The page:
12. i did some research into this a few years ago, and found some evidence. if you have a look at jstor.org you can find a few papers discussing this, it is mentioned by suetonius and a few other roman historians. he did send an expedition to meroe (the ancient kingdom in sudan) and possibly further south to axum (ethiopia). in all likelyhood he was trying to get money and hoping to score an easy victory or at least improve trade. he is also said to have sent an expedition into the western desert possibly in the hopes of reaching lake chad although this expedition was lost, and another east of the rhie to find the source of the amber they traded with the germans, but they turned back when they realised how far it was (somewhere on the baltic coast i believe) although there is less evidence for these expeditions.
  13. I am currently doing some research into the development and use of the plumbata. Would anyone be able to give me some suggestions as to where to get some more info, books, journals or online. Thanks.
  14. Very plausible that modern Angels having wings was influenced by Roman mythology and it doesn't surprise me if Victoria was the basis or among the more influential Roman mythological figures influenced the modern view of Angels. Real Angels look nothing warm and gentle like they're portrayed in recent literature and popular media.In fact the bible describes them as looking like TERRIFYING MONSTERS. Here are what real angels look like. firstly, angles come from the persian gods. Secondly romans, etruscans and greeks did have demon, but not angles. Demons or rather daemons, as the greeks called them were the semi-divine, demi-gods/spirits not gods. they would therefore include all monsters, and creatures such as furies muses and nymphs and satires. This was my thesis by the way, so it is a well researeched ideas. I can recommend some bokks on the subject if you like. Please do!Much of what I read so far were exclusively on the internet and the Bible. Please give me some books on the subject! The Greek Magical Papyri in Translation: Including the Demotic Spells: Texts Arcana Mundi: Magic and the Occult in the Greek and Roman Worlds: A Collection of Ancient Texts Magika Hiera: Ancient Greek Magic and Religion The Ancient Mysteries: A Sourcebook of Sacred Texts off topic a little but very interesting is- http://www.amazon.com/Magic-Ancient-Egypt-Geraldine-Pinch/dp/0292722621/ref=sr_1_1?s=books&ie=UTF8&qid=1319820628&sr=1-1 and look at the works of Mary Beard there might even be something in the golden bough, trying to find more, but my thesis is on floppy disk! must be old. i'll post some more when i think of them. Another quick point to remember is that, as the romans romanised the gods of the conquered peoples by combining them with roman gods and renaming them, the early christians did the same with many pagan gods, by turning them into demons angels and saints.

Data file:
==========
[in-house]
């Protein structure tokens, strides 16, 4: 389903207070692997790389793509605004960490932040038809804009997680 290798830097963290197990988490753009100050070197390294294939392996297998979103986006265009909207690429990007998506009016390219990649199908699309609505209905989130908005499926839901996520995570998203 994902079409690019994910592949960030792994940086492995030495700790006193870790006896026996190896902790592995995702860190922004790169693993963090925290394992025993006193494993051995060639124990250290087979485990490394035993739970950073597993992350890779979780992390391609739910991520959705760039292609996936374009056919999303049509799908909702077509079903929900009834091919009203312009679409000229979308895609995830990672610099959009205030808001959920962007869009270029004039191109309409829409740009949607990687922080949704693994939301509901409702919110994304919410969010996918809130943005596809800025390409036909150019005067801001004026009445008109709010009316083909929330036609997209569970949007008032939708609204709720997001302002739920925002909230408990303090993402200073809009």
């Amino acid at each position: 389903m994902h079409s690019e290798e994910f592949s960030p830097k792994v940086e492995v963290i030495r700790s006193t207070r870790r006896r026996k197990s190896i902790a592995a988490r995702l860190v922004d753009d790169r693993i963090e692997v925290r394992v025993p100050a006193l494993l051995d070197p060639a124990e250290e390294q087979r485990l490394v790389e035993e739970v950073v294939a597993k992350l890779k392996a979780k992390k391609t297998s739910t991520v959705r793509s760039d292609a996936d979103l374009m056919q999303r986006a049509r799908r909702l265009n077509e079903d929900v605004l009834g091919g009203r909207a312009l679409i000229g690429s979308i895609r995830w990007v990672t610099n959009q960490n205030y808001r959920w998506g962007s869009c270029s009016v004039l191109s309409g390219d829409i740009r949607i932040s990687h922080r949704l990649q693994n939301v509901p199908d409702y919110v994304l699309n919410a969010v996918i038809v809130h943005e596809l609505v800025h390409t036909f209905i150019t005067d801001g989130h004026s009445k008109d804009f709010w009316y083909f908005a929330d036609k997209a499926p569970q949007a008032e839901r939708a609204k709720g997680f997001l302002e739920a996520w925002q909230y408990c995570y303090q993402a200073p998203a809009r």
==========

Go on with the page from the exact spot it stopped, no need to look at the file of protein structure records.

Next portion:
15. Very plausible that modern Angels having wings was influenced by Roman mythology and it doesn't surprise me if Victoria was the basis or among the more influential Roman mythological figures influenced the modern view of Angels. Real Angels look nothing warm and gentle like they're portrayed in recent literature and popular media.In fact the bible describes them as looking like TERRIFYING MONSTERS. Here are what real angels look like. firstly, angles come from the persian gods. Secondly romans, etruscans and greeks did have demon, but not angles. Demons or rather daemons, as the greeks called them were the semi-divine, demi-gods/spirits not gods. they would therefore include all monsters, and creatures such as furies muses and nymphs and satires. This was my thesis by the way, so it is a well researeched ideas. I can recommend some bokks on the subject if you like.